Eyes Closed Legs Crossed

by Helen Pruitt Wallace

We sat trying to read each other’s minds,
to imagine hunger, any kind, of which
we knew little, lucky as we were

in our childhood. Hunger is …
a wound, a lost child … faint smell
of a father’s cigar—no—the red tip

of it … sun snaking through plains,
jagged rocks, or maybe just their scales,
that brittle lichen lacing up, flaking?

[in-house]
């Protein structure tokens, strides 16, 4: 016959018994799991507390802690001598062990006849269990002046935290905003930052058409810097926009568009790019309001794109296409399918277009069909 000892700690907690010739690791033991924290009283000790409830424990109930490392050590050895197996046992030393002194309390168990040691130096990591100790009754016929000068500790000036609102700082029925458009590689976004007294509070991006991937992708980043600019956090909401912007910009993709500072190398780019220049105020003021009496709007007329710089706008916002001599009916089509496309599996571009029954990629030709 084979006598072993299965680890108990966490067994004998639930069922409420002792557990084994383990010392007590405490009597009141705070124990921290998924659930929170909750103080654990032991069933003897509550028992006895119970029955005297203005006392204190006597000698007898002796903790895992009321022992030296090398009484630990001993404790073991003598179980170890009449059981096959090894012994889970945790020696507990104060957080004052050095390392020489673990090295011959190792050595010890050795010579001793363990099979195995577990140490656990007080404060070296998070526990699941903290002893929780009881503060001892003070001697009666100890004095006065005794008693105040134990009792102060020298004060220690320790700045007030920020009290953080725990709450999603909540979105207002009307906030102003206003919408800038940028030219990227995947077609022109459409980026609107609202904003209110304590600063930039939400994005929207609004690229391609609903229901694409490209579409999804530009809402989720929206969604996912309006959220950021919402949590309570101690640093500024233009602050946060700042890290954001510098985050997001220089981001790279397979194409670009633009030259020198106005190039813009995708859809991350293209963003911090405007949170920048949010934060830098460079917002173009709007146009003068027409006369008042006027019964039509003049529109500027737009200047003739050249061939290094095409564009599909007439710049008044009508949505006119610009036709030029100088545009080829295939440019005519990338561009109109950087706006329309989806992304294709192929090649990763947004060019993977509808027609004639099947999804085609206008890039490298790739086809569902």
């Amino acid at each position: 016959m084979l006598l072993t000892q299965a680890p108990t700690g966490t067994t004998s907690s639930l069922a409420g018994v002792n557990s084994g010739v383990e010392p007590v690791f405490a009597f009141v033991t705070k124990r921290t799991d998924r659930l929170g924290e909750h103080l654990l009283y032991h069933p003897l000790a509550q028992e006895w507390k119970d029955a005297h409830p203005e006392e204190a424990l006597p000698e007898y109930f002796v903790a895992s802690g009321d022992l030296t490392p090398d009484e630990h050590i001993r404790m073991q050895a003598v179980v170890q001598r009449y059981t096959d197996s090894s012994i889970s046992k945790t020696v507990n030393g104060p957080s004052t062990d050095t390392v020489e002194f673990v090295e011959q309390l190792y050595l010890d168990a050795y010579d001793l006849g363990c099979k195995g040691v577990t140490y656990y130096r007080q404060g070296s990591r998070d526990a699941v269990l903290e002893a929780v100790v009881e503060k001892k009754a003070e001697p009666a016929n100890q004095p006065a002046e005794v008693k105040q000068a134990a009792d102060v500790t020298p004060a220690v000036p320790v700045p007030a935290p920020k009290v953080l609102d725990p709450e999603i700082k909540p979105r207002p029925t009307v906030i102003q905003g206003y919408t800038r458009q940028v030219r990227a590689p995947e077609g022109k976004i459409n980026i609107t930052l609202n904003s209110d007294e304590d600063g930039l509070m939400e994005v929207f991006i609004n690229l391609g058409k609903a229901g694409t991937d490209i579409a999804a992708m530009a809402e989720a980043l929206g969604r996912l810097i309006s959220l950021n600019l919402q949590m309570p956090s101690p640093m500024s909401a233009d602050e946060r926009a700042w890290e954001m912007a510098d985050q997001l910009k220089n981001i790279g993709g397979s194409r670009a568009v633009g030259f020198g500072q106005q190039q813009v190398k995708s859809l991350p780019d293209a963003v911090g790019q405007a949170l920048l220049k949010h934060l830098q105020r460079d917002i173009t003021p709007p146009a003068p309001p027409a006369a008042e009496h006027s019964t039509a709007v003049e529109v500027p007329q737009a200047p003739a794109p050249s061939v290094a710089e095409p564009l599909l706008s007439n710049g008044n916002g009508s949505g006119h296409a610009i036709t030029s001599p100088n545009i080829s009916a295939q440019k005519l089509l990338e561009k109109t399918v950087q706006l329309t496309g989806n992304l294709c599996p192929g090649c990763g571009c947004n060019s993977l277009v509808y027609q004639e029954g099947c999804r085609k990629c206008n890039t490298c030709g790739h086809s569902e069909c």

A pause in the angle of a wrist
becomes a white anthurium tossed
(in a gesture of grief?) there,

by the side of a road. I remember
the ache of that road, I watched it
for hours back then: dust kicking up

in certain light, a tinge—of what was it
hunger? Did it go by the name of desire?
That mad press of tires, that contact?

Published on September 5, 2019